Here's a note from
Tim Parker of Minnesota:
I don't like the sound of "When bolted, the wheel is not flush against the hub at the lug bolt" from "Alternative Winter Tires & Wheels"( iXchange , issue 3.) That sounds unreliable. Remember those steel wheels that would deform when one torqued the lug nuts ?
I called Tire Rack last year about iX wheels and they were pretty un helpful, I thought. I've had quite a lot of experience with Tire Rack not all that good, with a set of Pirelli alloy wheels for a 1986 Nissan Maxima SE and steel wheels for a 1991 Honda Civic Wagon 4wd. The Maxima wheels were for a Saab 900, although TR sold them for the Maxima. The steel wheels for the Honda were poor quality, undercoated in black only but with no way to affix a stock Honda wheel disc...not that my Wagon came with any. They also recommended the wrong snow tires for the Honda; truck-like Pirellis, far, far too harsh for that car . I bought winter steel wheels from Euro-tire for my 1990 Audi 80 Quattro but fitted them locally with Vredestein Snow+. These were excellent for that car; I should have fitted them to the Honda, which I still have.
For my iX I bought BMW factory steel wheels, had them painted with a silver finish coat and ignored hub caps of any kind. I ran Hakka 10s, and rate them highly. I much prefer the iX over the 80 Quattro in snow and even on a frozen lake, plowed for ice racing. Even with the extra frontal weight bias of the iX, which tends to push it straight on when you want to turn, (install that stiffer rear bar - Ed.) the iX can be drifted with more control. More rear drive characteristics come through against the Audi's front front drive, of course. I am unsure whether the iX is faster than the Quattro, (but) it's more fun.
I ordered Koni "Sports" shocks from Euro-tire per your recommendation (I ordered mine through RD Enterprises-Ed.). The fronts had to be special ordered from Holland with a three month waiting list. With new shocks all round I will fit Dinan springs which will lower the car, I'm told, between 3/4" and I" and stiffen it a fraction. That's as far as I'll go in addition to a Dinan chip and Dinan exhaust system (when the original rots through). Other changes have been a leather gear shift boot, M3 Evolution suede steering wheel, M3 left foot rest (highly recommended) and a custom Ferrari 25OGTO-like alloy gear shift knob. Oh, and mud flaps! And I finally got rid of my horrid electric antenna for a Bosch short-flexible one I bought in England from a BMW dealer (not available here).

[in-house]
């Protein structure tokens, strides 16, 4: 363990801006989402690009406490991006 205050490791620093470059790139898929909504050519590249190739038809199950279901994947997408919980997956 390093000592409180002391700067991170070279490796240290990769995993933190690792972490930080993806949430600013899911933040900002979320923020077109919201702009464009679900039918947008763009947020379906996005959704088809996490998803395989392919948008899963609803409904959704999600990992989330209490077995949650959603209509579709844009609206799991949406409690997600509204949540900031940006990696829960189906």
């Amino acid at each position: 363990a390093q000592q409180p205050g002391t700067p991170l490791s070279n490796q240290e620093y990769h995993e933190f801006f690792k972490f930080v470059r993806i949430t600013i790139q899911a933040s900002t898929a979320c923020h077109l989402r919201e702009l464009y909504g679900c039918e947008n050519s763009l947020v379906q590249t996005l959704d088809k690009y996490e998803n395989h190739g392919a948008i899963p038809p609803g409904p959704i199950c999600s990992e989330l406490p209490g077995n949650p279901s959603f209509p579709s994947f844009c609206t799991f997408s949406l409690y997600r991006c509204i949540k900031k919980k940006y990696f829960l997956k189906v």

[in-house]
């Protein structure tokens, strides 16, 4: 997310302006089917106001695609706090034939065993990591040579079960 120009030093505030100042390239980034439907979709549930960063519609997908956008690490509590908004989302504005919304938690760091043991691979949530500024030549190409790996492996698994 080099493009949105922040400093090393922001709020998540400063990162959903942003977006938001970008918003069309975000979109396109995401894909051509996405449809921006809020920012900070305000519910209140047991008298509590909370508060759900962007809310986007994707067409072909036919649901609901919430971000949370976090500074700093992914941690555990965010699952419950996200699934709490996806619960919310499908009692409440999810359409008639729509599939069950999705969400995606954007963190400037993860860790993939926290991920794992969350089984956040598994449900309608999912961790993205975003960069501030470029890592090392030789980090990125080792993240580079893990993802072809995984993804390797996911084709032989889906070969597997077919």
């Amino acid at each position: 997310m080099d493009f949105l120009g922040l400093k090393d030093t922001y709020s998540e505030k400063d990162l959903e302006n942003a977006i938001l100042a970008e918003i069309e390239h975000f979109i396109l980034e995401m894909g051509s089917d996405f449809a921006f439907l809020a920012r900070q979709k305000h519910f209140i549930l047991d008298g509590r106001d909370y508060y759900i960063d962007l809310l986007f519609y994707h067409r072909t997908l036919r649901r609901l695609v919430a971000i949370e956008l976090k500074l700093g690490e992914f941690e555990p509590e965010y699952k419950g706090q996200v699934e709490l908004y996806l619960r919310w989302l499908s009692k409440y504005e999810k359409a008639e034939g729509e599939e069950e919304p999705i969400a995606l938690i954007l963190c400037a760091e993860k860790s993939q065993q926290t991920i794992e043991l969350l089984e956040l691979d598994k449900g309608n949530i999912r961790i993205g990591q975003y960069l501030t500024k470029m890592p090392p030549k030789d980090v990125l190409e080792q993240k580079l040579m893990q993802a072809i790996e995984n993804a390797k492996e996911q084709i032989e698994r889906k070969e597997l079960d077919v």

After a year and 12,000 miles I'm still pleased with this car -'88 in silver, reminding me that "my" last BMW was a 2500 sedan in the late 1970s. It was a company-supplied car (many people have company cars in the UK) of which I was very proud. It was a "hot car" then. Problem was that my company didn't pay me enough to put gas in it ! I gave it up for an Alfa Romeo Alfasud followed by a Citroen GS, two cars of considerable capability when driven on their non-existent rev limiters!
Here's some more tire info from Jim Holland , Illinois:
I got the factory steel wheels 6JI4(036-11-1-701-137) and wheel covers (036-13-1-129-771) almost 5 years ago and mounted Pirelli 600 195/65 V 14 tires. These have been very satisfactory, giving good traction, wear and clearance. The rolling diameter is almost the same as the 205/55-15, so there is no speedometer error. The narrower tread width of the 65's gives better traction in snow than 60 or 55 series.
The BMW stock wheel covers I have are a full cover dish (not moonies) and are not what you, Gordon, refer to on either car on p. 52 of the October Roundel. These covers are tastefully designed with cooling slots around the periphery. They are not the 4" diameter covers pictured on p. 52, although the part number is the same as you refer to on p. 4 (of iXchange , issue 2. Jim is correct, the 4" hub covers are part number 036 13 1 127 230) - Ed. ) I've been satisfied with them for appearance and ease of washing (who wants to get acute sciatica cleaning the basketweaves!).
I've considered getting snows next time in 195/65-14 and wondered what the other ix-ers have experienced (studs are illegal in Illinois).
An arcane problem on delivery was a cricket-like chirping squeak from the back seat area. Finally, 2 years later, a BMW mechanic found it: a loose setting on the rear window latch ( on a 2 door.) Take off the latch cover, loosen the set screw and tighten the latch. This fix didn't last on one side, so I put a couple of those packing peanuts of expanded plastic under the latch and all's quiet (until someone opens the window).